5 Alternatives To Do What You Love

5 Alternatives To Do What You Love

You might remember that a few months ago I published a post titled “Seven Reasons Why Do What You Love Is Bad Career Advice.”

The post proved to be quite popular, garnering a fair number of shares on social media and comments on both my blog and other sites.

While not everyone agreed with the premise of the article, the majority of the comments were supportive.

Here’s the thing…there are certainly some people who will be able to make a living doing what they love. Unfortunately, that’s not the economic reality for the majority of people.

Many people have bills to pay and can’t afford to wait for years for their big break to come, meanwhile going further and further into debt. And never knowing if that big break will really come.

And yet, most people still want to do work that they enjoy, work that they feel passionate about.

So how can you balance the need to make a living and the desire to do what you love?

One option is to do what you love in your spare time. And then have a paying job that’s connected to what you love.

Here’s an example of how that might work.

5 Alternatives To Do What You Love

Let’s say what you love to do is paint. You continue to paint on the side as a hobby. Maybe you even sell a few paintings from time to time, but it’s not your primary source of income.

And then you do one of the following as your paying job.

Teach What You Love
This could take a lot of different forms. You might work as an art teacher in a high school. Or you might teach your own private art classes. Or you could put together an instructional course for how to paint that you sell on the internet.

Sell What You Love
Perhaps you could work in an art gallery, selling paintings to other people. Or you could start a career as an art broker, buying and selling paintings of other artists.

Fix What You Love
An option here might be to work in a museum, restoring historic paintings.

Promote What You Love
Perhaps you could work for a non-profit that promotes local artists by giving out grants. Or you might work for a local art festival, helping out with event planning. Or you could promote what you love by working as a fundraiser for an arts organization.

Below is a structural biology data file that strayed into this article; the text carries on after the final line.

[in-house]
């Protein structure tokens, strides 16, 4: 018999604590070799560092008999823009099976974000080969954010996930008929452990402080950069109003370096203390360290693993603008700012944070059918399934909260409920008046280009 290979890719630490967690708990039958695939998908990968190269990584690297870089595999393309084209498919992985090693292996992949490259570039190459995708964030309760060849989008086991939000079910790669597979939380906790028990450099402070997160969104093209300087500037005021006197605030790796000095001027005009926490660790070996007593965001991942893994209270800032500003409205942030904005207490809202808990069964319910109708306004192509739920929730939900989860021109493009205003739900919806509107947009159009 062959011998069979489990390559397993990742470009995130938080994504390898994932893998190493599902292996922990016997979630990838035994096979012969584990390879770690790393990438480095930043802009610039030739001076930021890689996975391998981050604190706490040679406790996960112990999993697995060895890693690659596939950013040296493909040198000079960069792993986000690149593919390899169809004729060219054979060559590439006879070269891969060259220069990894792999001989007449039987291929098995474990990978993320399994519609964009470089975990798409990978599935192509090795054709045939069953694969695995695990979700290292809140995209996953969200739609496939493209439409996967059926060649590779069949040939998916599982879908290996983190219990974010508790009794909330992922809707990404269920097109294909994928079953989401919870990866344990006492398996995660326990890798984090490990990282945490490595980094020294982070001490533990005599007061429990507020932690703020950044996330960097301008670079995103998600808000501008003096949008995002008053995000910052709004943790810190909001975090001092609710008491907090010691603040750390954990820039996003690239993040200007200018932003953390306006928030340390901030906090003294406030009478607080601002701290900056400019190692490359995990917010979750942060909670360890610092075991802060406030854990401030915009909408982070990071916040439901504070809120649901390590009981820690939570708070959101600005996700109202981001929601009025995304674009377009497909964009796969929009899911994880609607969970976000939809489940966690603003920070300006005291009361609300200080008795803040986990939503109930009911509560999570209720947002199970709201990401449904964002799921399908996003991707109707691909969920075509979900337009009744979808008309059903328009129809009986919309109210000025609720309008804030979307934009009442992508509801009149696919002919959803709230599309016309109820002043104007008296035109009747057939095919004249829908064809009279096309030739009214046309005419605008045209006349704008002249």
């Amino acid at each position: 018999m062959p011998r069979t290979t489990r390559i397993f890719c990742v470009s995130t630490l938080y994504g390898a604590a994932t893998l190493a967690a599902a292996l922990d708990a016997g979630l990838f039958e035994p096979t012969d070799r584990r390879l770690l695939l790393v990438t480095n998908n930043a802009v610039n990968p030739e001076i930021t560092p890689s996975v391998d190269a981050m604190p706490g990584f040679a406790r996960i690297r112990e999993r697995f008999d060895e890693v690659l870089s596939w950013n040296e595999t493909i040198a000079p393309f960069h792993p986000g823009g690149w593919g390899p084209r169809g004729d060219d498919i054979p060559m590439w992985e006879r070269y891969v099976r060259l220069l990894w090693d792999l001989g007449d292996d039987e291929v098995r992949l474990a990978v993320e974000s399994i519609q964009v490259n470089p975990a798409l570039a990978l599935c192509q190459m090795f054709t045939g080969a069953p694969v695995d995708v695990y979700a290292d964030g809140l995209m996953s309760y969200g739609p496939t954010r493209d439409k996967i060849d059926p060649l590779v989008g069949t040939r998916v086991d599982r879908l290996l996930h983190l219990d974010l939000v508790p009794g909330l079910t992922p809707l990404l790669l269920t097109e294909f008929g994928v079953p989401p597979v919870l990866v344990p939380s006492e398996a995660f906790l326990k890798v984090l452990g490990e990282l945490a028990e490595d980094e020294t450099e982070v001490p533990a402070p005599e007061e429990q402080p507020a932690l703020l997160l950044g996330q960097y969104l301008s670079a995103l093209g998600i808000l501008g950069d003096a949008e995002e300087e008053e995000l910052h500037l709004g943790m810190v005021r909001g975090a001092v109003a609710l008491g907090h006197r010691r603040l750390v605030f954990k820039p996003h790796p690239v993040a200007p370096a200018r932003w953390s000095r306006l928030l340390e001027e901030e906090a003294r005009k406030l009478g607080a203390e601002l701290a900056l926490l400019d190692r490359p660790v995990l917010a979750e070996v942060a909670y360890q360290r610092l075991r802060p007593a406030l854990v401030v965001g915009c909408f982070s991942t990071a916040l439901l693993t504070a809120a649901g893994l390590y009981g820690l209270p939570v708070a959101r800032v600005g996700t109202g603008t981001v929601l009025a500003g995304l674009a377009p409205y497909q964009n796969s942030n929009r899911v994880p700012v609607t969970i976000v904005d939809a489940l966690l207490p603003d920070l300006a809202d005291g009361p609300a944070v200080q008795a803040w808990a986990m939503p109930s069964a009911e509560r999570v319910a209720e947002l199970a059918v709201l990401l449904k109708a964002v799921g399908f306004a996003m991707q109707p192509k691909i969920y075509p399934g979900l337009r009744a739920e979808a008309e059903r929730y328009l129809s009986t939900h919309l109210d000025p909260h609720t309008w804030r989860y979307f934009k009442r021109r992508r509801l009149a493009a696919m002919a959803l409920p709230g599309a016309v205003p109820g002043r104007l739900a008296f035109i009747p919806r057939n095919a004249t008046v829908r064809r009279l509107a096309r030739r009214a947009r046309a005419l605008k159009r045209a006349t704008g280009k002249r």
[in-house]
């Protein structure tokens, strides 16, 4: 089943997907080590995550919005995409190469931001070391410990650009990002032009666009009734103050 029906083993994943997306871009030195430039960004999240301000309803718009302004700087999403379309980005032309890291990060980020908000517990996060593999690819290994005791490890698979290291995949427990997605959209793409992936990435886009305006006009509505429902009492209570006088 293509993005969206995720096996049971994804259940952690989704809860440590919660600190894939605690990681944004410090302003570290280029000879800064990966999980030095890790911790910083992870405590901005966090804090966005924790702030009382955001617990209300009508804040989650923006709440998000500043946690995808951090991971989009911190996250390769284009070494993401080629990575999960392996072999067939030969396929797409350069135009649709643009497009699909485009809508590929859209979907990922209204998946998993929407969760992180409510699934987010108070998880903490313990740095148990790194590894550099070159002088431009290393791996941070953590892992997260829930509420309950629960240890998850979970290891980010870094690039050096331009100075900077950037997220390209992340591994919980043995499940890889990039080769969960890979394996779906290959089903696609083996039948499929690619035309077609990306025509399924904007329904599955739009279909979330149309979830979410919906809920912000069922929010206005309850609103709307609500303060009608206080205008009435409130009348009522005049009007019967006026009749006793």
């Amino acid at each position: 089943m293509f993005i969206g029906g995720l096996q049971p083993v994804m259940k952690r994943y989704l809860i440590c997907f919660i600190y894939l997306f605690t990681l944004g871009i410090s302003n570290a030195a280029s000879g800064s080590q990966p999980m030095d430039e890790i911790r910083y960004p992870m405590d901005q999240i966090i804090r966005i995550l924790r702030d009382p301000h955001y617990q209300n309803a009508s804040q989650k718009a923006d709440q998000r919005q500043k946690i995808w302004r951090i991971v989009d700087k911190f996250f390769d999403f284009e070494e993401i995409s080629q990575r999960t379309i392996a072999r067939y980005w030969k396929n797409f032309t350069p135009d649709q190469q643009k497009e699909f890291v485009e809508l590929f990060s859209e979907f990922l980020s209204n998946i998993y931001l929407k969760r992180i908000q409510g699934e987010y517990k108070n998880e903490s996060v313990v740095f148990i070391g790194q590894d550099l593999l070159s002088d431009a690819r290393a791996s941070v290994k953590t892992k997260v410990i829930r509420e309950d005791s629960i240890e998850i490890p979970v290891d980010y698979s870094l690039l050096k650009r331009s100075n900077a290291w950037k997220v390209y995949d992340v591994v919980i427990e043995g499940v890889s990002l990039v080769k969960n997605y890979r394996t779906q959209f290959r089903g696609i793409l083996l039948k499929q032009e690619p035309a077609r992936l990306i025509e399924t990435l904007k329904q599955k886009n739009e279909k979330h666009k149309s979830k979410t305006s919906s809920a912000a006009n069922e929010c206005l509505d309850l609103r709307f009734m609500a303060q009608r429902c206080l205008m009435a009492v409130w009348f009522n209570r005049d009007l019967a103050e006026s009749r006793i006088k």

Educate Others About What You Love
You could work in a museum, putting together exhibits of famous painters. Or you could get a doctorate and teach art history at a university.

The ideas above aren’t exhaustive, they’re just meant to stimulate your thinking. And to help you recognize that the idea that you either do what you love for a living or you do something else entirely is a false one. There are alternatives to do what you love.

If you can’t make a living doing what you love, then find a job that’s connected to what you love. And keep pursuing what you love on the side.

And by the way, if you do that, you’ll build connections in your industry and those connections might just lead you to finding success doing what you love!

And now a question…besides teach, sell, fix, promote, and educate about what you love, what are other ways that someone can have a job that’s related to what they love? Post your ideas in the comments below!!!

This Post Has 2 Comments

  1. Doing what you love is working according to who you are. There are many career options for each individual to love but it all goes back to their personality connecting to a career that is a “glove fit”. Understanding ones Personality (motivators/ drive) is paramount to making the right career choice. If I am in a “helping role” working with individuals, I will be very satisfied and love what I do , because I know my personality and know that to be satisfied I need to be in a ” helping role” , a position that motivates and is a ” glove fit” for me. The nice thing is, this allows me to choose a variety of positions in many different areas. Some may be more preferable than others but the love/ satisfaction will be there in one degree or another.
    areas

    1. You make some good points Dan! Of course, everyone has to approach career choice in a way that works best for them. What works for one person, may not work for another person. Which is why I like to present alternatives.

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